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RE: Campbell's even crazier than a MANIAC? (archeopteryx climbing)

Scott Selberg wrote:

> I appreciate that the thread was about archeopteryx climbing ability, but my 
> main objecteve was to explain the differences 
> in morphology between Archeopteryx and Microraptor and why one had hind wings 
> and a well developed sickle claw and 
> one did not--that it was primarily a difference in habitat--that Microraptor 
> was steering through branches and landing on 
> tree trunks, while Archie was simply crash landing on top of small trees.

Yes, but all these things are intimately connected.  Your proposed scenarios 
for _Archaeopteryx_ and _Microraptor_ are predicated on the assumption that 
both theropods were to a large degree 'arboreal'.  So we need to examine the 
'arboreal' abilities of these theropods (scansoriality, perching, etc) before 
looking at the biomechanics of flying and landing in (or on) trees.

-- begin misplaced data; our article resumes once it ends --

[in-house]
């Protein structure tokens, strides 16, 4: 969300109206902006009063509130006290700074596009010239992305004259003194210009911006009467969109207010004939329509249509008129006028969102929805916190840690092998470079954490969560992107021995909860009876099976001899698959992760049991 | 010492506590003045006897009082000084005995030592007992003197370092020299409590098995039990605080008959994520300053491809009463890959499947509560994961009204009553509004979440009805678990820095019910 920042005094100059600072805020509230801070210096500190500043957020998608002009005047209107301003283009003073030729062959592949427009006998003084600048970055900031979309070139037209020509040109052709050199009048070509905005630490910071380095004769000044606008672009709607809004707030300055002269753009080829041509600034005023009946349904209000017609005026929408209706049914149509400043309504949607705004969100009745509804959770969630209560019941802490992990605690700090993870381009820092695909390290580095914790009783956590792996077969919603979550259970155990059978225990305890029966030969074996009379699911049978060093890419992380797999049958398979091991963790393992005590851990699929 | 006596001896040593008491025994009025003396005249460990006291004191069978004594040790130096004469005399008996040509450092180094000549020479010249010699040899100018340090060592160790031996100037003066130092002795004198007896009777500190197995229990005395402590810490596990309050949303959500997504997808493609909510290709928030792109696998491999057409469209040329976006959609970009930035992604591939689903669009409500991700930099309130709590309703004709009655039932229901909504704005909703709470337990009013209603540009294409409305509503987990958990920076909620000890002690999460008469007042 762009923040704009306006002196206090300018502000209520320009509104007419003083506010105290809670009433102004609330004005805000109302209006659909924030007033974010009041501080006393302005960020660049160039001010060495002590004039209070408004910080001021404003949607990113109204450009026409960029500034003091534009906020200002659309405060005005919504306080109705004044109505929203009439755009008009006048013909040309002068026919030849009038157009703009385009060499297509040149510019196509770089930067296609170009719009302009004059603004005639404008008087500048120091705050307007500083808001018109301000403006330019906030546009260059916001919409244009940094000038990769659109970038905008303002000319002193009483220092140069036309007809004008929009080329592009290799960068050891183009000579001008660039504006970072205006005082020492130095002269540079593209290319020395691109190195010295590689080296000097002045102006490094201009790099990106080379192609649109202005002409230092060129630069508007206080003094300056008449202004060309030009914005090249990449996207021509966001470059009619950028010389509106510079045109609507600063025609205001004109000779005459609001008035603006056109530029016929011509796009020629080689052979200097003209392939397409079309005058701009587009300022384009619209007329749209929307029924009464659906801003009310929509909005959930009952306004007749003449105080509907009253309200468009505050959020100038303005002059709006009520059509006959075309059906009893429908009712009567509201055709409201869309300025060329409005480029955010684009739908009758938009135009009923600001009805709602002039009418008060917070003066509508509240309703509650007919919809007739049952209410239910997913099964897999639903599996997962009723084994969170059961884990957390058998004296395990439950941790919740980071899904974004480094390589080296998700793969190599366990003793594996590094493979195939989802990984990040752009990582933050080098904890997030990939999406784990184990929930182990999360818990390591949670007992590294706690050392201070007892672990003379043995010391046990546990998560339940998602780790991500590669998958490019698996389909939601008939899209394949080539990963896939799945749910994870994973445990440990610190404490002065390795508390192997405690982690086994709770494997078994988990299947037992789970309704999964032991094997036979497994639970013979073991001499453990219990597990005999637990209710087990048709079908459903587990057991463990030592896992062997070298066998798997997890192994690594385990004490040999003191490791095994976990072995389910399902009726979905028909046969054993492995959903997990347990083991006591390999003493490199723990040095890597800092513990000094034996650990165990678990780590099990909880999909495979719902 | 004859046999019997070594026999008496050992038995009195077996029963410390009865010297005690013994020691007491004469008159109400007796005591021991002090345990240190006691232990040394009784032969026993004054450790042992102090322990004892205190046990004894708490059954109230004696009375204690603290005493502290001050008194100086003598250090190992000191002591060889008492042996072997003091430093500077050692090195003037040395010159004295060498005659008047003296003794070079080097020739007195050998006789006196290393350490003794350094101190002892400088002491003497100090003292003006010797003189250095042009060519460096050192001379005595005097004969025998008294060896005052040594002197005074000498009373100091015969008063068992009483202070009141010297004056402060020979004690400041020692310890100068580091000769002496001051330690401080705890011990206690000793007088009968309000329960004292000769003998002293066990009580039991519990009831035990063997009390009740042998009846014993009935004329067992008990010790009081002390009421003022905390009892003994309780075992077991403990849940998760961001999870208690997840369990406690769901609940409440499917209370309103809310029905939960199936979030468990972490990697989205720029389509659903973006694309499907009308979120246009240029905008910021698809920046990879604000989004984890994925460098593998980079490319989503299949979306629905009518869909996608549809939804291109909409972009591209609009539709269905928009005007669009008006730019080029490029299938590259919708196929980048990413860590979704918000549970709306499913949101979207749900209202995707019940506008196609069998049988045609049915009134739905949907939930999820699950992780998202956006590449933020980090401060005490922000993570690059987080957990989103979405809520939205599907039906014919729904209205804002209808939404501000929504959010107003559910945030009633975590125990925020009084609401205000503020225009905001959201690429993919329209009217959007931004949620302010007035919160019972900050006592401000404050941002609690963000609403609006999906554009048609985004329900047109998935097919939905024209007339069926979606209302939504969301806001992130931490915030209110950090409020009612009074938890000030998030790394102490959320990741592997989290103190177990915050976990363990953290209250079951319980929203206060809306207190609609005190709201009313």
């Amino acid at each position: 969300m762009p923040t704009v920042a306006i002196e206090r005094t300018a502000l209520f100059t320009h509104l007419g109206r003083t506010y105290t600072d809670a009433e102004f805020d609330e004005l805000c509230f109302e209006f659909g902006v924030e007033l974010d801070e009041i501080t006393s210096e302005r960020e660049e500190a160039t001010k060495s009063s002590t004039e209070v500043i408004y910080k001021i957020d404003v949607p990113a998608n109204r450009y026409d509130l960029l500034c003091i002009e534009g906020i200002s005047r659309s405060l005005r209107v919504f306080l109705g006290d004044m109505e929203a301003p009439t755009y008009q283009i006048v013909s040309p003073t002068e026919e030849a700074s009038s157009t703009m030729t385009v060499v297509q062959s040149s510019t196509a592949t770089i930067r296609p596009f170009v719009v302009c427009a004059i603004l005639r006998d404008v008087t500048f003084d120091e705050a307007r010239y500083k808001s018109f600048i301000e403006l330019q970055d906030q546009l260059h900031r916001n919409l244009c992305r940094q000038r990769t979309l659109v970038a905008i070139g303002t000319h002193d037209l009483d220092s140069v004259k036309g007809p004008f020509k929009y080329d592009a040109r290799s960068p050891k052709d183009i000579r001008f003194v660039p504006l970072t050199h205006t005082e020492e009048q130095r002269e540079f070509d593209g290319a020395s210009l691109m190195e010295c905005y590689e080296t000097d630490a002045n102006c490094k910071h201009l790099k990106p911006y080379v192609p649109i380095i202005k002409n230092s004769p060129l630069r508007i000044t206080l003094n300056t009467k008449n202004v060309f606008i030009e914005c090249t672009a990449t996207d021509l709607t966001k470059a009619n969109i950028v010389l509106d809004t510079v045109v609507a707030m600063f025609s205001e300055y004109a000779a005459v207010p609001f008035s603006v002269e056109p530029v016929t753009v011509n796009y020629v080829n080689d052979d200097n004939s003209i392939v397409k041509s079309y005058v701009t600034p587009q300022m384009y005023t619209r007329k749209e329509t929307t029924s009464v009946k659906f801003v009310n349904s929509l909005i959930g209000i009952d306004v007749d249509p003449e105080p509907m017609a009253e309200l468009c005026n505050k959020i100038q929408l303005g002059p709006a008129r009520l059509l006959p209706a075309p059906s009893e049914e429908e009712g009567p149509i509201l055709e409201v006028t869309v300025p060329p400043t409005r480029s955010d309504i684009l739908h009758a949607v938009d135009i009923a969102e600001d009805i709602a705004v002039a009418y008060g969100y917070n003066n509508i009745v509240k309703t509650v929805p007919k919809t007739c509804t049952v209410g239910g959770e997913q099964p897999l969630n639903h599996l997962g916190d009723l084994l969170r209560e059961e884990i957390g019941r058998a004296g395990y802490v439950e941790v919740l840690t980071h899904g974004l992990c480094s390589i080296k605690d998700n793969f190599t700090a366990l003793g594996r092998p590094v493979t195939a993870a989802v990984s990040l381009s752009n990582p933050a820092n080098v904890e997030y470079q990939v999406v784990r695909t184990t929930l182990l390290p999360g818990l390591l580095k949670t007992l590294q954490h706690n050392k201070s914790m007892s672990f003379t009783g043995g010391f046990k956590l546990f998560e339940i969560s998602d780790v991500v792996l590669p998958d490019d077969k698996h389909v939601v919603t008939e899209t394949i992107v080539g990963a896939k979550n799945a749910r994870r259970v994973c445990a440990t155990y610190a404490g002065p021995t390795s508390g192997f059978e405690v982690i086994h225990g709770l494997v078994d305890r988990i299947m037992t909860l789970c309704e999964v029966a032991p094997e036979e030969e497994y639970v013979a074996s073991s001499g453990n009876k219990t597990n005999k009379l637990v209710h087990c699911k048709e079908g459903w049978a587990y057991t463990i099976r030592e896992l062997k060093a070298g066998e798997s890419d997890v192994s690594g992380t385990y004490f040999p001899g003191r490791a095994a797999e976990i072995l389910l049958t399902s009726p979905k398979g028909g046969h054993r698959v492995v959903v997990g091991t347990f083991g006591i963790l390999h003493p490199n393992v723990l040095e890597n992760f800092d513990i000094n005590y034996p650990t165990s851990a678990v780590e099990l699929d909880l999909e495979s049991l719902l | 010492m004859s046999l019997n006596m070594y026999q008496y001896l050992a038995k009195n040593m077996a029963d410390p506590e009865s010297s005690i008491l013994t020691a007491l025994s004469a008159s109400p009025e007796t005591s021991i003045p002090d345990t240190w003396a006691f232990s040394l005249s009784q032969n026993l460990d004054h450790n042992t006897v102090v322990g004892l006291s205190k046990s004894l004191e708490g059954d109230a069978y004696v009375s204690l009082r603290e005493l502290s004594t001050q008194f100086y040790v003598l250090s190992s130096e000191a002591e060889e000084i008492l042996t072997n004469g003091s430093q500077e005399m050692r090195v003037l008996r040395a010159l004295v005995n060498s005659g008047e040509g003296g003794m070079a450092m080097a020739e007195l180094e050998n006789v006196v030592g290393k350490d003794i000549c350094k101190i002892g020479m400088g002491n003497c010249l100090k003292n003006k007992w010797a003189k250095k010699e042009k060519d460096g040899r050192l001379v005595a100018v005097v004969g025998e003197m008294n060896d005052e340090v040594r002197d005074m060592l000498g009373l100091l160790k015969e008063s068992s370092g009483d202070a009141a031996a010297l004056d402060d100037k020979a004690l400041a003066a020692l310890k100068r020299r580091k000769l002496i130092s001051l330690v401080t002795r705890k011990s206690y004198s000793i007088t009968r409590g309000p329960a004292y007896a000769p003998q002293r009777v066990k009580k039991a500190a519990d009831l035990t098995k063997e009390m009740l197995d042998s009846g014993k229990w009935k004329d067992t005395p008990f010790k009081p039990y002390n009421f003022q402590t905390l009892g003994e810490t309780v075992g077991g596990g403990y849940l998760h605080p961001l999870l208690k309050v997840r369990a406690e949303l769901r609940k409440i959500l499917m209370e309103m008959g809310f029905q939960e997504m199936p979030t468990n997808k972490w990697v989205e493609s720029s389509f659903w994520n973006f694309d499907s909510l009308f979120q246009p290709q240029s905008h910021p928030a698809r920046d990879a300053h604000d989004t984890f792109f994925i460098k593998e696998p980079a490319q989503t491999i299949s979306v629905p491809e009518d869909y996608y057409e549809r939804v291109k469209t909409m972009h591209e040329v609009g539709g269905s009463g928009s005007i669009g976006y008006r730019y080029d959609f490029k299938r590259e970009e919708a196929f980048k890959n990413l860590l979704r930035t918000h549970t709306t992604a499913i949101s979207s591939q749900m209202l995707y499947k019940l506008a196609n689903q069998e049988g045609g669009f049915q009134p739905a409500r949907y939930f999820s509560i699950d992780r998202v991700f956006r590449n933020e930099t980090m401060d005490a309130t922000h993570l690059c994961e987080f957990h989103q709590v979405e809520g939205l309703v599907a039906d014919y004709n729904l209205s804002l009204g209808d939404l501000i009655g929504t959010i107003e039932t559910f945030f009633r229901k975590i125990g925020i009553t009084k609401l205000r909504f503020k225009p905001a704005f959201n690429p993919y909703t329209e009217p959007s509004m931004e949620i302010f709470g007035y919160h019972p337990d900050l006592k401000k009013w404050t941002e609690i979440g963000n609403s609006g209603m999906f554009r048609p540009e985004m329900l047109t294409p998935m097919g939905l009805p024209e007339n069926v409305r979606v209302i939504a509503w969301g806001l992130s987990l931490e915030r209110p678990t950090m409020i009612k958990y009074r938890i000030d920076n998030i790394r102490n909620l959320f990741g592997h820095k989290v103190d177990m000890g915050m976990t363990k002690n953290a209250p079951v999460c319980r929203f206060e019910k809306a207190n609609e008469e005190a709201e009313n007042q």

I don't deny that there are some very poor climbers among modern gliders (like 
the Japanese flying squirrel); and some modern arboreal animals are exceedingly 
ungainly in the trees (like the tree kangaroos, which evolved from terrestrial 
ancestors).  But even these guys have a skeletal anatomy far better adapted for 
arboreality than any non-avian theropod or basal bird.

> About Archies climbing ability--it's my understanding that Confuciusornis is 
> considered a climber.What adaptions for climbing
> (not including reversed hallux),does it have that Archeapteryx lacks?

None at all, AFAIK.  So I would argue that _Confuciusornis_ was no better at 
climbing than _Archaeopteryx_ was.  _Changchengornis_ shows a slightly better 
grasping pes; but the idea that any confuciusornithid was particularly well 
adapted to climbing is very poorly supported anatomically.



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